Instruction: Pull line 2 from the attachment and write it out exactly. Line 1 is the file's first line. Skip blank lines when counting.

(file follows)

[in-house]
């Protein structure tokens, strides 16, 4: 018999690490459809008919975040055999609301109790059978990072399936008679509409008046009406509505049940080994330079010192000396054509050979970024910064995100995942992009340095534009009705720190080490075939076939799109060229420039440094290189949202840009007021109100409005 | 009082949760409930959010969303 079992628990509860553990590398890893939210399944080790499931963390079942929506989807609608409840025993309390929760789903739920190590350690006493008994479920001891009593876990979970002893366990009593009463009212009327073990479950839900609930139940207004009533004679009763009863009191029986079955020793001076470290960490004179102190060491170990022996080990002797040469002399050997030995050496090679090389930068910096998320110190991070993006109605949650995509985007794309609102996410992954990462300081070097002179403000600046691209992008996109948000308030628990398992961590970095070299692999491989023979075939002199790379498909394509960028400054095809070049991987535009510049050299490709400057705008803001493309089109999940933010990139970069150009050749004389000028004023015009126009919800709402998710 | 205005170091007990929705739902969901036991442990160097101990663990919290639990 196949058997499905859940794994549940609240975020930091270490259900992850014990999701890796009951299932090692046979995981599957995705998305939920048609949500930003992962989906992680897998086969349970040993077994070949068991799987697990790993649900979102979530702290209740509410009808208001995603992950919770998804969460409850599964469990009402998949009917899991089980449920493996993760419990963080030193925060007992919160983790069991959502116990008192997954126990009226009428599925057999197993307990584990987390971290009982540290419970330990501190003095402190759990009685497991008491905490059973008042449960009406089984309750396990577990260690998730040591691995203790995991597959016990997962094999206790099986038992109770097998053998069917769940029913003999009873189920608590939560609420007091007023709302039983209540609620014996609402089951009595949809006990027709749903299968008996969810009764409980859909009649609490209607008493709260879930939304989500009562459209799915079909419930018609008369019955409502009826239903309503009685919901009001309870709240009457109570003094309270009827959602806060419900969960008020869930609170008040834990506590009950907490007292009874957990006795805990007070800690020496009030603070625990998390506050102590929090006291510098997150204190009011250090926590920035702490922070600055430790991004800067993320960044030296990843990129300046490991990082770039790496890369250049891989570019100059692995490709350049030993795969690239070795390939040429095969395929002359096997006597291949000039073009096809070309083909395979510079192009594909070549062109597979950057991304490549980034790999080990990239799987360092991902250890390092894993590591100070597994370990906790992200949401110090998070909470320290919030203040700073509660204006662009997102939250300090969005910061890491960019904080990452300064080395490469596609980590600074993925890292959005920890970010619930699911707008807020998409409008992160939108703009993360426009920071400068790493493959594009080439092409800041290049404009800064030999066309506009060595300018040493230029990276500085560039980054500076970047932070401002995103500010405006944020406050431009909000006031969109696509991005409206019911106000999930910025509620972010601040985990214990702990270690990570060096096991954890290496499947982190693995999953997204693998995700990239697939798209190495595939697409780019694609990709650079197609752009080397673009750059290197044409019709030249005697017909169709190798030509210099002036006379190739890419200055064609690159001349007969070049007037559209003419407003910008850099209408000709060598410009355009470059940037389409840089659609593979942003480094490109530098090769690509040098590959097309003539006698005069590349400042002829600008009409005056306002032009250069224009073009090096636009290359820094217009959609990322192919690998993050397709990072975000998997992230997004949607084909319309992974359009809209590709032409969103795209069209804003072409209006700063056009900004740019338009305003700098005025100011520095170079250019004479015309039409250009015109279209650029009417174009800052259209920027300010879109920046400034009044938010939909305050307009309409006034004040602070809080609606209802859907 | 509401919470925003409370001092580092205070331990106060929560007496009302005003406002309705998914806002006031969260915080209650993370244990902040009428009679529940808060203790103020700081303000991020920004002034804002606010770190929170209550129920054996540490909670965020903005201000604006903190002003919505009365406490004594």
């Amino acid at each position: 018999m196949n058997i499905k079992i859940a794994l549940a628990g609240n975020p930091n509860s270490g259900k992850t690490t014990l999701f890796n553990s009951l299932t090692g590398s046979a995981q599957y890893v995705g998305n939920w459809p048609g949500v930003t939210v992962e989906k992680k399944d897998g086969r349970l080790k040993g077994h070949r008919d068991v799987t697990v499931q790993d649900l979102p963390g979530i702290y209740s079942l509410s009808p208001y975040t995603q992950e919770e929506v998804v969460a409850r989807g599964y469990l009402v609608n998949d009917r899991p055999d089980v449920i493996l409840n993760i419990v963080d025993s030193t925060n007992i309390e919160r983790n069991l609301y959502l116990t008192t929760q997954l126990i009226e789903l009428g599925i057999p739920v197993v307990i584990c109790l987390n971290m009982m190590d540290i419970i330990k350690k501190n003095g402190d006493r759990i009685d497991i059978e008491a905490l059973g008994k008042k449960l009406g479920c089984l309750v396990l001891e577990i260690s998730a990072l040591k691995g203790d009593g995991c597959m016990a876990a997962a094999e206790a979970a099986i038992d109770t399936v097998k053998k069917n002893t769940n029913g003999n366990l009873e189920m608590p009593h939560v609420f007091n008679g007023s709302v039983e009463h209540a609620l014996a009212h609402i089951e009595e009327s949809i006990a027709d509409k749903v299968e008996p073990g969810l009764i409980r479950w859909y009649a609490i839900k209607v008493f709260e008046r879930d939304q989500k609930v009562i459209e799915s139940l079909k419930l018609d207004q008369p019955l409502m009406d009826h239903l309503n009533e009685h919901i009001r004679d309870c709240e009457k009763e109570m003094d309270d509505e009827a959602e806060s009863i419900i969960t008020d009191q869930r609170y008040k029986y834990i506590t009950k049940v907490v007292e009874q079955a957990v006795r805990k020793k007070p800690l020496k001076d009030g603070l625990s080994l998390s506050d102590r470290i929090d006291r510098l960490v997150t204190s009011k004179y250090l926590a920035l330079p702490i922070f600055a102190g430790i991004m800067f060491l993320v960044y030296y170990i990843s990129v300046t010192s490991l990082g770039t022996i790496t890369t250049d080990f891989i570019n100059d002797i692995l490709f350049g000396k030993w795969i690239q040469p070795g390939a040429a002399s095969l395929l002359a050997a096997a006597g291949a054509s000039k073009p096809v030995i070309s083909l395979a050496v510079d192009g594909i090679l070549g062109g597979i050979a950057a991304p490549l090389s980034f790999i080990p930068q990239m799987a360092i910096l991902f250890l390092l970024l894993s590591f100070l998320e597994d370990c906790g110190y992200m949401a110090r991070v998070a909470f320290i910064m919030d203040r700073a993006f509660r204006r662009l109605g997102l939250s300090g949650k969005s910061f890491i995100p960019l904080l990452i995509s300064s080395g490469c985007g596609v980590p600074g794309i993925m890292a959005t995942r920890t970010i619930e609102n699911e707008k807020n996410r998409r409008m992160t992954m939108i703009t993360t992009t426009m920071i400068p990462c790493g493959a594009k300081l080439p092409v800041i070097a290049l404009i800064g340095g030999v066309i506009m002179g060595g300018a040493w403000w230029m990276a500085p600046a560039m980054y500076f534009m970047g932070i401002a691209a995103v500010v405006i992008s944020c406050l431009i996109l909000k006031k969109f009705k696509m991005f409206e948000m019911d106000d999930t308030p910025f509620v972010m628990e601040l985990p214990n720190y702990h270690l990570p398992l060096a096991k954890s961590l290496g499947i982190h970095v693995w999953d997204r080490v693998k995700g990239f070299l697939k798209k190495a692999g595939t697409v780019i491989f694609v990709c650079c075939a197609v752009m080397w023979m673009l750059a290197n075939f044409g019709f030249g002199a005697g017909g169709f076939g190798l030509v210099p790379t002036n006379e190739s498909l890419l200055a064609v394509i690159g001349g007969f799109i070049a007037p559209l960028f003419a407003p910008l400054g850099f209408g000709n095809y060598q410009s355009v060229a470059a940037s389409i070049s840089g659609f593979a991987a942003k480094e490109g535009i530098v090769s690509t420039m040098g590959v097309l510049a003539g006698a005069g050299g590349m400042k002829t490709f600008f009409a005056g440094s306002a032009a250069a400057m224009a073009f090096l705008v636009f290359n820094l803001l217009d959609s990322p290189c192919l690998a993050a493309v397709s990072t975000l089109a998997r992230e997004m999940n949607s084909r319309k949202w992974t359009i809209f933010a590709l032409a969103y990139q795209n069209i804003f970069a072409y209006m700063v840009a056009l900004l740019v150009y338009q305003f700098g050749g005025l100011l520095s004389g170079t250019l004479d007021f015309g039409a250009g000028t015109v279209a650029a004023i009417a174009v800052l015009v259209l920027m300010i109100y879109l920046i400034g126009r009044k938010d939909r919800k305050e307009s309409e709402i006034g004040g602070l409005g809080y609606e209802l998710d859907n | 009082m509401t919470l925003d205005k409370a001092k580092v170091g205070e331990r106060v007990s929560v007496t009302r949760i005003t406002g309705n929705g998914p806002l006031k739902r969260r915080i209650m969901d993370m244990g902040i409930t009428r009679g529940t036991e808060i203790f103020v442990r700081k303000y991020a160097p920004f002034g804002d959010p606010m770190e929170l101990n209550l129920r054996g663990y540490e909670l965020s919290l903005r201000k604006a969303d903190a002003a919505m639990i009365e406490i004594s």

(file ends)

């Protein structure tokens, strides 16, 4: 018999690490459809008919975040055999609301109790059978990072399936008679509409008046009406509505049940080994330079010192000396054509050979970024910064995100995942992009340095534009009705720190080490075939076939799109060229420039440094290189949202840009007021109100409005 | 009082949760409930959010969303 079992628990509860553990590398890893939210399944080790499931963390079942929506989807609608409840025993309390929760789903739920190590350690006493008994479920001891009593876990979970002893366990009593009463009212009327073990479950839900609930139940207004009533004679009763009863009191029986079955020793001076470290960490004179102190060491170990022996080990002797040469002399050997030995050496090679090389930068910096998320110190991070993006109605949650995509985007794309609102996410992954990462300081070097002179403000600046691209992008996109948000308030628990398992961590970095070299692999491989023979075939002199790379498909394509960028400054095809070049991987535009510049050299490709400057705008803001493309089109999940933010990139970069150009050749004389000028004023015009126009919800709402998710 | 205005170091007990929705739902969901036991442990160097101990663990919290639990 196949058997499905859940794994549940609240975020930091270490259900992850014990999701890796009951299932090692046979995981599957995705998305939920048609949500930003992962989906992680897998086969349970040993077994070949068991799987697990790993649900979102979530702290209740509410009808208001995603992950919770998804969460409850599964469990009402998949009917899991089980449920493996993760419990963080030193925060007992919160983790069991959502116990008192997954126990009226009428599925057999197993307990584990987390971290009982540290419970330990501190003095402190759990009685497991008491905490059973008042449960009406089984309750396990577990260690998730040591691995203790995991597959016990997962094999206790099986038992109770097998053998069917769940029913003999009873189920608590939560609420007091007023709302039983209540609620014996609402089951009595949809006990027709749903299968008996969810009764409980859909009649609490209607008493709260879930939304989500009562459209799915079909419930018609008369019955409502009826239903309503009685919901009001309870709240009457109570003094309270009827959602806060419900969960008020869930609170008040834990506590009950907490007292009874957990006795805990007070800690020496009030603070625990998390506050102590929090006291510098997150204190009011250090926590920035702490922070600055430790991004800067993320960044030296990843990129300046490991990082770039790496890369250049891989570019100059692995490709350049030993795969690239070795390939040429095969395929002359096997006597291949000039073009096809070309083909395979510079192009594909070549062109597979950057991304490549980034790999080990990239799987360092991902250890390092894993590591100070597994370990906790992200949401110090998070909470320290919030203040700073509660204006662009997102939250300090969005910061890491960019904080990452300064080395490469596609980590600074993925890292959005920890970010619930699911707008807020998409409008992160939108703009993360426009920071400068790493493959594009080439092409800041290049404009800064030999066309506009060595300018040493230029990276500085560039980054500076970047932070401002995103500010405006944020406050431009909000006031969109696509991005409206019911106000999930910025509620972010601040985990214990702990270690990570060096096991954890290496499947982190693995999953997204693998995700990239697939798209190495595939697409780019694609990709650079197609752009080397673009750059290197044409019709030249005697017909169709190798030509210099002036006379190739890419200055064609690159001349007969070049007037559209003419407003910008850099209408000709060598410009355009470059940037389409840089659609593979942003480094490109530098090769690509040098590959097309003539006698005069590349400042002829600008009409005056306002032009250069224009073009090096636009290359820094217009959609990322192919690998993050397709990072975000998997992230997004949607084909319309992974359009809209590709032409969103795209069209804003072409209006700063056009900004740019338009305003700098005025100011520095170079250019004479015309039409250009015109279209650029009417174009800052259209920027300010879109920046400034009044938010939909305050307009309409006034004040602070809080609606209802859907 | 509401919470925003409370001092580092205070331990106060929560007496009302005003406002309705998914806002006031969260915080209650993370244990902040009428009679529940808060203790103020700081303000991020920004002034804002606010770190929170209550129920054996540490909670965020903005201000604006903190002003919505009365406490004594």